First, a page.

The percentage of women working in technology is worrying. In an article published today at thestreet.com, Meg Garner cites some statistics about women in tech companies – specifically within Silicon Valley. It’s a great article and highlights some of the more prominent successes of women in technology – particularly at the executive level. According to Garner, women make up an average of only 30% of the staff at tech companies – and those are the companies making concerted efforts to recruit and retain women as part of their workforce.
My experience, in the education sector, reflects even lower numbers of women in technology fields: in two separate IT departments, I’ve seen a total of 2 women on the technical staff compared to 22 men between the two departments. In the same period of time, I have been part of resume review and interviewing. In three years, I’ve had one female applicant for a technician job. Not just one that was qualified and made it to interview, but one total applicant.
The problem is not that women enter the IT workforce and decide they don’t like it: I believe it’s much more systemic and happens at a much earlier age. When I was attending college a few years ago as a computer science major, I found that there were very few women in my programming and IT classes. I don’t believe that most classes even met the 30% figure that is reported by top technology firms.
I think it’s important to point out now that this is not a question of ability. The percentage of women in high-level math and physics classes that I attended were much higher. Many of these women were preparing for careers in engineering and science fields. For whatever reason, computer science, software engineering, information technology, and other similar degrees were not as sought after by women.
The lack of women seeking degrees in technology fields is certainly one factor in the shortage of women within those fields. I’m doing everything I can to help promote a workplace that anyone would feel comfortable in – men or women. Ensuring that the workplace is safe for all without fear of harassment, exclusion, or contempt is an important factor in helping women to enter the technology workforce. But how do we encourage girls to become interested in technology in the first place?
As a father with two daughters, this is an area of special interest to me. I have no desire to push them in any one direction professionally, but I do want them to feel comfortable, do something that will they enjoy, and that each can use to support themselves financially. My oldest daughter (age 10) spends several hours each day learning to program. My son piqued her interest in it, and they work together on several different projects.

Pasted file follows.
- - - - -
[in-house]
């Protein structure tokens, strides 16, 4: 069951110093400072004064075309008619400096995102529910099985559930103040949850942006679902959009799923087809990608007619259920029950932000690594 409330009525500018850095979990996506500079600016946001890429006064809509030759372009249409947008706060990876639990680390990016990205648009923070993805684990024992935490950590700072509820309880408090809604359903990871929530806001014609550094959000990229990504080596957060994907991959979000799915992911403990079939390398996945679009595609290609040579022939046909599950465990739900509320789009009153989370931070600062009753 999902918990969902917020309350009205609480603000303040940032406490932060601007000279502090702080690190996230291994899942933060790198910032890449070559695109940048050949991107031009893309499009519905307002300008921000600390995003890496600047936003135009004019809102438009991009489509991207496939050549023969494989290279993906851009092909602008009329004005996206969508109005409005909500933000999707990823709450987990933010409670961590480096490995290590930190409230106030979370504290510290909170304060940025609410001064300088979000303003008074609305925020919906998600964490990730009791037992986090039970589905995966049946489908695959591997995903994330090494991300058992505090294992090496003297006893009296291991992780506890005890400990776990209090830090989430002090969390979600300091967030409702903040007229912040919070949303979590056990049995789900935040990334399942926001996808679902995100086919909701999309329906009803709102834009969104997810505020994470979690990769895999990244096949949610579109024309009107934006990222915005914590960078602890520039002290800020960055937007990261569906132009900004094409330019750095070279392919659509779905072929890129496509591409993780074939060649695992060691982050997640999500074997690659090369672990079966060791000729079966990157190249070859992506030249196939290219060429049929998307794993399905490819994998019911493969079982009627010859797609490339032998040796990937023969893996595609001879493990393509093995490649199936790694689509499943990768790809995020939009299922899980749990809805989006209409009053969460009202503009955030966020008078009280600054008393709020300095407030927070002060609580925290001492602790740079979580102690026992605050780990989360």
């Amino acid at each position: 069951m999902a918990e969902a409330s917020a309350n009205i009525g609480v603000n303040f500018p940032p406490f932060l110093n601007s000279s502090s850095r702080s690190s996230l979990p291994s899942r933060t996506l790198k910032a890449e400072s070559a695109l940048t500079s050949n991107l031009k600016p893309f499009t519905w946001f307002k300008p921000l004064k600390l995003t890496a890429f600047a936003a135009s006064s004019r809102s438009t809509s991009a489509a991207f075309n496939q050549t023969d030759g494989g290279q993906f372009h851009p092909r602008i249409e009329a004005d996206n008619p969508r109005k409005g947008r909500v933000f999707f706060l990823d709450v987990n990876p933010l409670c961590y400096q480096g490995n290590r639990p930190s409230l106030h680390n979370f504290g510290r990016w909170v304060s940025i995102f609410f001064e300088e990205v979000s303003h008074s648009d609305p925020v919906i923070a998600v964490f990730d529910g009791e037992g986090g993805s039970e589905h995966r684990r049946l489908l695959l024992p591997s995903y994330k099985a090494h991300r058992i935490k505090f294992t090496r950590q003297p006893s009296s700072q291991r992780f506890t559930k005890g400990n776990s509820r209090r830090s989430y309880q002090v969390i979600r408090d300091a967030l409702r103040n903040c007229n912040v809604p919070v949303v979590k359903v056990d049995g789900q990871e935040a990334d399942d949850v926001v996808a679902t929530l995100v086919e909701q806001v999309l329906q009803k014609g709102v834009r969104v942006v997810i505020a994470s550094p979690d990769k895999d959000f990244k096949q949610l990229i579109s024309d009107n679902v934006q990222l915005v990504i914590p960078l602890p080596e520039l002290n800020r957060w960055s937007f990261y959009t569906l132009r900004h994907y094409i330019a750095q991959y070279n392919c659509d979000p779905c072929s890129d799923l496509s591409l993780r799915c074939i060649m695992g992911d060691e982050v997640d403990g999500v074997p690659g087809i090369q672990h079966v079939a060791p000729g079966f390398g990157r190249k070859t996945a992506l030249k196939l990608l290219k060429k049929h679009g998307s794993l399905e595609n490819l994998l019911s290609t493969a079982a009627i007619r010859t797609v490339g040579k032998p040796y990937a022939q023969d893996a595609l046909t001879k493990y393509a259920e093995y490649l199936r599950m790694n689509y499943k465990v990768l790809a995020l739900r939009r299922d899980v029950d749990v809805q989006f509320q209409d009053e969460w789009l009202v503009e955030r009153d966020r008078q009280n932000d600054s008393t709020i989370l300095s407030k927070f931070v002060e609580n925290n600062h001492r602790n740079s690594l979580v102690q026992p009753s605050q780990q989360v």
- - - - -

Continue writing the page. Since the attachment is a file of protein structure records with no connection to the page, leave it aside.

A few weeks ago, I asked her if she had ever considered a career in IT or networking. I quickly realized that, despite her interest in computers, she still didn’t know what a network was. After a brief explanation of networks and the internet, she seemed more interested and told me she didn’t had not even considered that there was a job field for that: that’s a great way to humble an IT dad. She seems excited and continues to ask questions about how and why the internet works. My fear now is not that she will lose interest, but that she will somehow gain the impression that this work is better suited for men.
The way to get girls into tech is not to use the word tech. Same goes for boys. I’ve never met a girl or a boy who said: “I want to be an engineer when I grow up. I want to code all day long.”Girls and Boys want to be superheroes and rock stars. They want to make impossible things happen. They want to be rich and famous. They want to change the world. In the business world we call this type of focus “Business Outcomes”. We can have a conversation about outcomes with children, too. Focus on the goal, and the skills necessary to reach that goal. A little girl who wants to change the world by bringing education to every remote village on Earth can do so by being CIO/CTO/CMO/CEO of a technology company. Look for dreamers, because dreamers make things happen. Don’t label girls or boys.
If we want this next generation to take an interest in technology, we have to start now. We have to show them why technology is important and how they, the individual, can impact the industry.